Rather than queuing up for the payer to ignore your claim, you can clean it as soon as your depository sends you an instant notification. Of course, it still takes work, but it’s a much better and more efficient option than losing yearly money. 

However, the best option is to use Practice Management System(PMS) that scrubs your claims before submission.

Automated Claims Scrubbing

For many years, medical professionals had to manually review each claim before submitting it to the insurance companies. Some medical providers still process claims this way, but most have switched to electronic billing services. In addition, some companies can perform automatic claims scrubbing to relieve medical providers of the need to scrub claims manually.

The companies act as a go-between for practices and insurance companies, making medical billing easier for everyone. Before being sent to an insurance company, the claim is run through software that checks for any errors or inaccuracies. Electronic claims scrubbing saves time and prevents medical practices from devoting valuable workforce to tedious and meticulous tasks like reviewing medical claims information. In addition, it ensures that medical professionals are not distracted by the technicalities of claims processing and can devote their time to the most important aspect of the healthcare system: the patients.

The Role of Coding in the Medical Claims Process

The information that must be included on a claim is extensive because the insurance company needs to fully understand the situation before deciding whether to accept or deny the claim. The medical billing community heavily relies on coding to make the process faster and easier. Using codes saves professionals time by eliminating the need to write out every detail for each patient. Explicitly clarifying each set of content wastes time and prevents medical professionals from paying attention to the patient. Instead, they can use a single set of numbers instead of writing out the diagnosis or type of treatment, and the insurance company will understand the situation. In addition, it makes the process more consistent.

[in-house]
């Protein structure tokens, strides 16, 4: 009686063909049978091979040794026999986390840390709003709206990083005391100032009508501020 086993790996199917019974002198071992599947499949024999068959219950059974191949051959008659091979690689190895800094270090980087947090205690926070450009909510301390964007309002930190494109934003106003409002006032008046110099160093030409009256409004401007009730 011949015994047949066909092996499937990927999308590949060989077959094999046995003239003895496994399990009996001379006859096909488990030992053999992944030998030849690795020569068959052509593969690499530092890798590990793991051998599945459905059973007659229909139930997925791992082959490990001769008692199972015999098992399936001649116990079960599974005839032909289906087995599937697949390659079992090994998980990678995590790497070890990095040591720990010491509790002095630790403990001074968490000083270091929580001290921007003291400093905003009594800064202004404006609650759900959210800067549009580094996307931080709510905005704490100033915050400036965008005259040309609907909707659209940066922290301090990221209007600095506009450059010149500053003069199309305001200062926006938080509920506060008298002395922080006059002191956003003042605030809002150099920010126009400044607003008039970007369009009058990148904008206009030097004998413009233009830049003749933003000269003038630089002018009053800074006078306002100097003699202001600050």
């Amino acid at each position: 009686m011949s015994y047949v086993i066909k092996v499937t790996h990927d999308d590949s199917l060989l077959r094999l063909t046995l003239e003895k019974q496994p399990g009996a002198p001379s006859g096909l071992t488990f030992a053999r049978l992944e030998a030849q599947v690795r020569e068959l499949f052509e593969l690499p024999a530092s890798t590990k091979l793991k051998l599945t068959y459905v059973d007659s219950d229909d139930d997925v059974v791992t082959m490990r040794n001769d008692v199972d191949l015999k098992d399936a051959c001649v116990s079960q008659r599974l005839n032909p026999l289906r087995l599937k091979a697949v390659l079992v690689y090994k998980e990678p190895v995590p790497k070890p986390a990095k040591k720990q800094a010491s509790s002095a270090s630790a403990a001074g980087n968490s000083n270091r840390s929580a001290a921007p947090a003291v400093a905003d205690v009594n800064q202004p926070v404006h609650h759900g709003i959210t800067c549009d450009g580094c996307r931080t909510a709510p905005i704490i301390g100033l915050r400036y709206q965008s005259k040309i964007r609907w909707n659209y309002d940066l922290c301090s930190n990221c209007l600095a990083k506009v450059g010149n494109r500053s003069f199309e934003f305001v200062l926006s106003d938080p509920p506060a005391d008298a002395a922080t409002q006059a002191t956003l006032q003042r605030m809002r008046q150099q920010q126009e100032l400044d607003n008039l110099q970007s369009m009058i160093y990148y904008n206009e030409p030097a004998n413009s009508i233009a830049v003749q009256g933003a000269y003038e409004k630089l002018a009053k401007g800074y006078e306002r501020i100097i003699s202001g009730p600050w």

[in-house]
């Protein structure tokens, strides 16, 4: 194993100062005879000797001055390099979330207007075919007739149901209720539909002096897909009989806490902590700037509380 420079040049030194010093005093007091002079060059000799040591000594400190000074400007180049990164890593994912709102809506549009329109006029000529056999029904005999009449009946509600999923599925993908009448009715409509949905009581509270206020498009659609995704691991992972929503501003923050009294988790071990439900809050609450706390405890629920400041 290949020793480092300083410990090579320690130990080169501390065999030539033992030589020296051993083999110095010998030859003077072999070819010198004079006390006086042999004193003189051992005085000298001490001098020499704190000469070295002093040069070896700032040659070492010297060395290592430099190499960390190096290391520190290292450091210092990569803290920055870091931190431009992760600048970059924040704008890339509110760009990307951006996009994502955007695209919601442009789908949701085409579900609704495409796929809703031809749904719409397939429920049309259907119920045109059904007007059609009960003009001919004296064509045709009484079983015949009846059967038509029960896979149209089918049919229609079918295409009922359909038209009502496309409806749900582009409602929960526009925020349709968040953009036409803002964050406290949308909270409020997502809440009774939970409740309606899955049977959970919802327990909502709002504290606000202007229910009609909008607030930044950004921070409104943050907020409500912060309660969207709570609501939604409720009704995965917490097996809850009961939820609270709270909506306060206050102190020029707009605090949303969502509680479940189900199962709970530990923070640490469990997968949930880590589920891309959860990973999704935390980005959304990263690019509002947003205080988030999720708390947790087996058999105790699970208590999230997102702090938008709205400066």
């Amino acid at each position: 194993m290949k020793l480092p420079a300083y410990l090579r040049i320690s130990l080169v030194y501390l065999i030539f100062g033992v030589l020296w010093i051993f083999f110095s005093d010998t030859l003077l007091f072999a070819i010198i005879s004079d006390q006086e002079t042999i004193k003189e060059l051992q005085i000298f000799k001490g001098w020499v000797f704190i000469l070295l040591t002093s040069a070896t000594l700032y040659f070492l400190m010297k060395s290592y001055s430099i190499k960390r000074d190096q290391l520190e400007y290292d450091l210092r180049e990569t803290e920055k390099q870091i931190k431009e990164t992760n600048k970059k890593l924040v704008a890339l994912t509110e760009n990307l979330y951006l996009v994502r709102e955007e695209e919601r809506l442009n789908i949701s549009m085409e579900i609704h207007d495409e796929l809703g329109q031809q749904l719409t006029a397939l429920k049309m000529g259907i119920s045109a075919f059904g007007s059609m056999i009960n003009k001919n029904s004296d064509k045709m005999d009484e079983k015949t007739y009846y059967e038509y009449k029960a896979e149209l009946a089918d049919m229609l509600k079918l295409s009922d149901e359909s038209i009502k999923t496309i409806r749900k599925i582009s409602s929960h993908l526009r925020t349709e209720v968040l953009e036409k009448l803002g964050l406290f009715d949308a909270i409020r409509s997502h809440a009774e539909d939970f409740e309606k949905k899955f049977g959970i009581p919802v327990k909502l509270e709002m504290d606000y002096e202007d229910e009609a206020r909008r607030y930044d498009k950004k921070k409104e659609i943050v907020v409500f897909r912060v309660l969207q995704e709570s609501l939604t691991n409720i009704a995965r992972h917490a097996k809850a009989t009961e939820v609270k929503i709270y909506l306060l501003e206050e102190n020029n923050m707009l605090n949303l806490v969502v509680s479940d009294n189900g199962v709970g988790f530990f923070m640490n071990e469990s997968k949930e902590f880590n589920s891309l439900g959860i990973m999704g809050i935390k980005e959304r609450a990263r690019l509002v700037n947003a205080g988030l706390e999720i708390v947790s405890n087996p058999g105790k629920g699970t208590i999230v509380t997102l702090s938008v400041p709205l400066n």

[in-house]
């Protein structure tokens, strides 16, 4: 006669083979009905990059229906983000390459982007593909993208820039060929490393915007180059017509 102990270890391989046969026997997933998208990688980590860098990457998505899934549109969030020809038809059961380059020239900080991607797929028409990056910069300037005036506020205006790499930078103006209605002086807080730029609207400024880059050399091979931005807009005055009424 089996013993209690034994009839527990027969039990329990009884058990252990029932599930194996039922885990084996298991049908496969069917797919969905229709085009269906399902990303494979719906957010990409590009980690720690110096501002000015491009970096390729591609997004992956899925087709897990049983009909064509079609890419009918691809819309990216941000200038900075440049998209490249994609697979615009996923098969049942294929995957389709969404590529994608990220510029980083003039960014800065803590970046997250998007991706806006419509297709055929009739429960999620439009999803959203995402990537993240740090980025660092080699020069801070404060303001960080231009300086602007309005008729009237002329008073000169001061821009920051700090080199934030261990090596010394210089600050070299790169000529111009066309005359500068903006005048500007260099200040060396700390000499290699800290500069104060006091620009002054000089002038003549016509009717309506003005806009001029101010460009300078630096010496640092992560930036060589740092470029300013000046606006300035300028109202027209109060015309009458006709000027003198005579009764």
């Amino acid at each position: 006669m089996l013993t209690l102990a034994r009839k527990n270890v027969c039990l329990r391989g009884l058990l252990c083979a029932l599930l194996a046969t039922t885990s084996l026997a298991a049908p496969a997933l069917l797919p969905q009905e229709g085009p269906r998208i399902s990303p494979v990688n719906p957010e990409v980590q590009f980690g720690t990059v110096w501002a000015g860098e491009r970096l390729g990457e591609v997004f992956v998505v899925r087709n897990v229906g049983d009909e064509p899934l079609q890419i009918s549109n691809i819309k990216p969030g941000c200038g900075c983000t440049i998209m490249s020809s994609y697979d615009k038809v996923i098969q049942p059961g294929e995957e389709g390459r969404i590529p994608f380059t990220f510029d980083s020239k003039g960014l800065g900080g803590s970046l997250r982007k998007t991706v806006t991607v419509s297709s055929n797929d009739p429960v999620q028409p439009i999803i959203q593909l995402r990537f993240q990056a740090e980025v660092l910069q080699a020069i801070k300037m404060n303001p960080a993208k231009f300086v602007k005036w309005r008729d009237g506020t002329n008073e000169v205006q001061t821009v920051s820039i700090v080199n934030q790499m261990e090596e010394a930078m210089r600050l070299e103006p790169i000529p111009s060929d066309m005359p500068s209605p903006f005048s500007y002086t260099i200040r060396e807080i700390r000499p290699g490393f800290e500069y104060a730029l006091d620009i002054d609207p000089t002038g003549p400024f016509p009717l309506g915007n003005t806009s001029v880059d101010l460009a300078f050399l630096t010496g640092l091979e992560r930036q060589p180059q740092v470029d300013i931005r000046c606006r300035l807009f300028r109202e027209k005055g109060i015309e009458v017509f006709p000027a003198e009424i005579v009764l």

The disadvantage of using codes is that it introduces a significant margin for error. All it takes is one incorrect number to cause the insurance company to deny the entire claim. The medical community employs over 13,000 diagnosis codes and 3,000 procedure codes. There are thousands of HCPCS and CPT codes in addition to diagnosis and procedure codes. All claims must also follow HIPAA rules and regulations. All codes are constantly changed and updated to increase the possibility of errors.

The number of medical code combinations is overwhelming, and as a result, there is a high likelihood that an error will occur with the code. If this occurs, the insurance company may deny the entire claim, requiring the process to be restarted and requiring even more time and effort.

The high margin of error in coding emphasizes the significance of claims scrubbing. People do not have the time or focus to thoroughly review each claim, especially given the daily volume of claims submitted to insurance companies. Before submitting the claim, effective claims scrubbing will define any coding errors, providing the opportunity to correct the error. Correcting a mistake before sending the claim takes far less time than submitting a claim, waiting for the insurance company to decide, and reviewing the claim after it has been returned.